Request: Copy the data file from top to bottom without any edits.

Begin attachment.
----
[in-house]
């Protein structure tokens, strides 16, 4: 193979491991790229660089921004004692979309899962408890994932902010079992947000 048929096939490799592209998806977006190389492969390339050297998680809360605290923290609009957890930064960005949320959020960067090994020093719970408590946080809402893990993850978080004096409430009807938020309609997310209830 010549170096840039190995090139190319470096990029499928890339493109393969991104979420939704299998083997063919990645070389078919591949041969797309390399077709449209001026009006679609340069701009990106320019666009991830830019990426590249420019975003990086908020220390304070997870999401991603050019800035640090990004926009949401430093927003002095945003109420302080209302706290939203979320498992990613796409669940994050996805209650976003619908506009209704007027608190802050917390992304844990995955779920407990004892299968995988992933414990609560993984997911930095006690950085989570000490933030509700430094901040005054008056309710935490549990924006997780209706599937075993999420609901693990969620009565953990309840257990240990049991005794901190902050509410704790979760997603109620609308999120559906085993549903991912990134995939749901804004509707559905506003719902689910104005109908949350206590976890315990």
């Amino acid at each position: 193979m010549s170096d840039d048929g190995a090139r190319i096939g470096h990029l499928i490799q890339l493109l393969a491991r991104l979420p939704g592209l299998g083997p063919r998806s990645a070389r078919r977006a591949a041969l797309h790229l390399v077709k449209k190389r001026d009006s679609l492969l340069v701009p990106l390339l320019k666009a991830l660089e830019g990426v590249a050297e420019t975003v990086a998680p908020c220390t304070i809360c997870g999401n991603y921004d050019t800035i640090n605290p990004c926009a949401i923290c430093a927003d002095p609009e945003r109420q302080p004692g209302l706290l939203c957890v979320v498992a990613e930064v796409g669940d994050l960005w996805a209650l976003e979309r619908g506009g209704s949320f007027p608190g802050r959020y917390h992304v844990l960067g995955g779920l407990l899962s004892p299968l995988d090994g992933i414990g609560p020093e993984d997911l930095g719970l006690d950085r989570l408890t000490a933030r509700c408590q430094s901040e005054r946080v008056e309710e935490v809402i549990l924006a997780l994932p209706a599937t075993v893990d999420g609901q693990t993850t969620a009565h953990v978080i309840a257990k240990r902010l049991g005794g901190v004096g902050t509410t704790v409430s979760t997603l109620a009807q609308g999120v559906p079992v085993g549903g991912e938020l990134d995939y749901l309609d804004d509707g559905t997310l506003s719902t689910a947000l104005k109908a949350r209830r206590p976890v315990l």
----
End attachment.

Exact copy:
[in-house]
């Protein structure tokens, strides 16, 4: 193979491991790229660089921004004692979309899962408890994932902010079992947000 048929096939490799592209998806977006190389492969390339050297998680809360605290923290609009957890930064960005949320959020960067090994020093719970408590946080809402893990993850978080004096409430009807938020309609997310209830 010549170096840039190995090139190319470096990029499928890339493109393969991104979420939704299998083997063919990645070389078919591949041969797309390399077709449209001026009006679609340069701009990106320019666009991830830019990426590249420019975003990086908020220390304070997870999401991603050019800035640090990004926009949401430093927003002095945003109420302080209302706290939203979320498992990613796409669940994050996805209650976003619908506009209704007027608190802050917390992304844990995955779920407990004892299968995988992933414990609560993984997911930095006690950085989570000490933030509700430094901040005054008056309710935490549990924006997780209706599937075993999420609901693990969620009565953990309840257990240990049991005794901190902050509410704790979760997603109620609308999120559906085993549903991912990134995939749901804004509707559905506003719902689910104005109908949350206590976890315990």
């Amino acid at each position: 193979m010549s170096d840039d048929g190995a090139r190319i096939g470096h990029l499928i490799q890339l493109l393969a491991r991104l979420p939704g592209l299998g083997p063919r998806s990645a070389r078919r977006a591949a041969l797309h790229l390399v077709k449209k190389r001026d009006s679609l492969l340069v701009p990106l390339l320019k666009a991830l660089e830019g990426v590249a050297e420019t975003v990086a998680p908020c220390t304070i809360c997870g999401n991603y921004d050019t800035i640090n605290p990004c926009a949401i923290c430093a927003d002095p609009e945003r109420q302080p004692g209302l706290l939203c957890v979320v498992a990613e930064v796409g669940d994050l960005w996805a209650l976003e979309r619908g506009g209704s949320f007027p608190g802050r959020y917390h992304v844990l960067g995955g779920l407990l899962s004892p299968l995988d090994g992933i414990g609560p020093e993984d997911l930095g719970l006690d950085r989570l408890t000490a933030r509700c408590q430094s901040e005054r946080v008056e309710e935490v809402i549990l924006a997780l994932p209706a599937t075993v893990d999420g609901q693990t993850t969620a009565h953990v978080i309840a257990k240990r902010l049991g005794g901190v004096g902050t509410t704790v409430s979760t997603l109620a009807q609308g999120v559906p079992v085993g549903g991912e938020l990134d995939y749901l309609d804004d509707g559905t997310l506003s719902t689910a947000l104005k109908a949350r209830r206590p976890v315990l």